Use of Ecstasy explodes on-campus and in clubs
Your brain on ecstasy

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Use of Ecstasy explodes on-campus and in clubs

By Kelly Kaufhold

Illegal drug use has been a staple on college campuses since the parents of today's class walked the same halls 30-years ago. But a trend that started in clubs and at all-night raves is grooving its way into schools - and with deadly results. There is an explosion right now of the use of "Ecstasy" on campus. (The drug name is also sometimes spelled "Ecstacy").

Poll Results

Have you ever tried the drug ecstasy?

Is it readily available for sale on campus? [an error occurred while processing this directive]

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That's the popular name hung on MDMA, an abbreviation for the clinical mouthful "3, 4-methylenedioxymethamphetamine." As the last part suggests, the drug gives users about a six-hour energy burst. A boost in heart rate and euphoria. Those are accompanied by some major risks: Short term hallucinations, paranoia, insomnia, long-term permanent brain damage and even death (medical experts say a single dose could kill you).

Now millions of the pills are finding their way into the U.S. And the numbers prove it. Busts by Customs agents are seven times higher than they were three years ago. Not surprising since the drug's made a niche for itself in today's pop culture. It's readily available at nightclubs and rave parties... Even Hollywood's giving it free PR. The movie "Let's Talk About Sex" has references to the little colorful pills.

Our exclusive CPNet Poll also shows Ecstasy is easily accessible on most college campuses. Of the students who responded online, half say it's for sale on their campus - and one in four who responded admits that they've tried it at least once.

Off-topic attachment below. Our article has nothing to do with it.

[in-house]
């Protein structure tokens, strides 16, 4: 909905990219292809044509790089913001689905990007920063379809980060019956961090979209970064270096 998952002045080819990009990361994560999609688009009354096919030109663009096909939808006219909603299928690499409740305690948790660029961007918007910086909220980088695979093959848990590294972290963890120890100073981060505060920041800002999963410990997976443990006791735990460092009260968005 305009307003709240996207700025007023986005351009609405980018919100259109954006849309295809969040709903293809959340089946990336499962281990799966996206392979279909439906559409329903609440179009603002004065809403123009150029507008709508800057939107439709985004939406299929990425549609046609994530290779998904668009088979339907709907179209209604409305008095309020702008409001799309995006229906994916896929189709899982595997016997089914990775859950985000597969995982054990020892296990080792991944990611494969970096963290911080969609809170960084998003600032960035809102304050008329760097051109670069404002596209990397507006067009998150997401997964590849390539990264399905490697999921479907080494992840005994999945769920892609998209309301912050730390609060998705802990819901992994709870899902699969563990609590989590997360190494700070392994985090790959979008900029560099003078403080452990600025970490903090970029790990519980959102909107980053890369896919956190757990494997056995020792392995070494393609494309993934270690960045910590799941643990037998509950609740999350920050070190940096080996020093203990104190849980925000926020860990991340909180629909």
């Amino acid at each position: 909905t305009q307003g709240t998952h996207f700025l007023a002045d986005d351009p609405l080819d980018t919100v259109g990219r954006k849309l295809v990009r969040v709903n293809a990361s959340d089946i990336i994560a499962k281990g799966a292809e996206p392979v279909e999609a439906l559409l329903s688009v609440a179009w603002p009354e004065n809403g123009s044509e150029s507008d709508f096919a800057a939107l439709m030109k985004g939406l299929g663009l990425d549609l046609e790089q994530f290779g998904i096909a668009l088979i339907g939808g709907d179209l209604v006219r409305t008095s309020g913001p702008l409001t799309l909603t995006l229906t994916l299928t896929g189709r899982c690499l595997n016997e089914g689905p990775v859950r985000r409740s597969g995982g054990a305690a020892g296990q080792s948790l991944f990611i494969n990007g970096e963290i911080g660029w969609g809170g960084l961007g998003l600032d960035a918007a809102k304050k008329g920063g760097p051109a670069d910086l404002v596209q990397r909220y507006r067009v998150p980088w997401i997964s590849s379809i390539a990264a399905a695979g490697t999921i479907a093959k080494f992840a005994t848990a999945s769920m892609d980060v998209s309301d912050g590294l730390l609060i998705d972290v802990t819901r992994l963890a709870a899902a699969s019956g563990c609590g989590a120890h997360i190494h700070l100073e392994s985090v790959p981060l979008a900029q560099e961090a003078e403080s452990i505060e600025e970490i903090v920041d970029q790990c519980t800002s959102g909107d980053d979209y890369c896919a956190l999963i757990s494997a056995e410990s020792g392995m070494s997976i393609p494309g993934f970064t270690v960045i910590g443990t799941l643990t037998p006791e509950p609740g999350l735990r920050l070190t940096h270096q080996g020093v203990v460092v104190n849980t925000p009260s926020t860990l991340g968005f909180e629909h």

Information like this is what has forced the National Institute on Drug Abuse to launch a coast-to-coast campaign via the Internet. In early December the NIDA held a Web cast news conference to talk about its $54 million campaign assault to warn young people about the potentially life-threatening dangers of club drugs like Ecstasy, GHB and Rohypnol (or "roofies").

"Ecstasy in particular - there is very good scientific evidence that it causes damage to the ... nerve system, affecting moods, sexual function, eating habits. What it seems to do is, at the time it's stimulating this nerve activity, it damages it"

DR. RICHARD WEISMAN,
Director of Florida's Poison Information Center

The NIDA, a division of the National Institutes of Health, is teaming up with four other national organizations to help spread the word. One of those groups is "National Families In Action," headed by Executive Director Sue Rusche. "We are particularly concerned about the negative impact of club drugs on college students. That's why we're helping launch 'International Students In Action,' a group committed to educating fellow students across the nation about the dangers of drug use, particularly club drug use."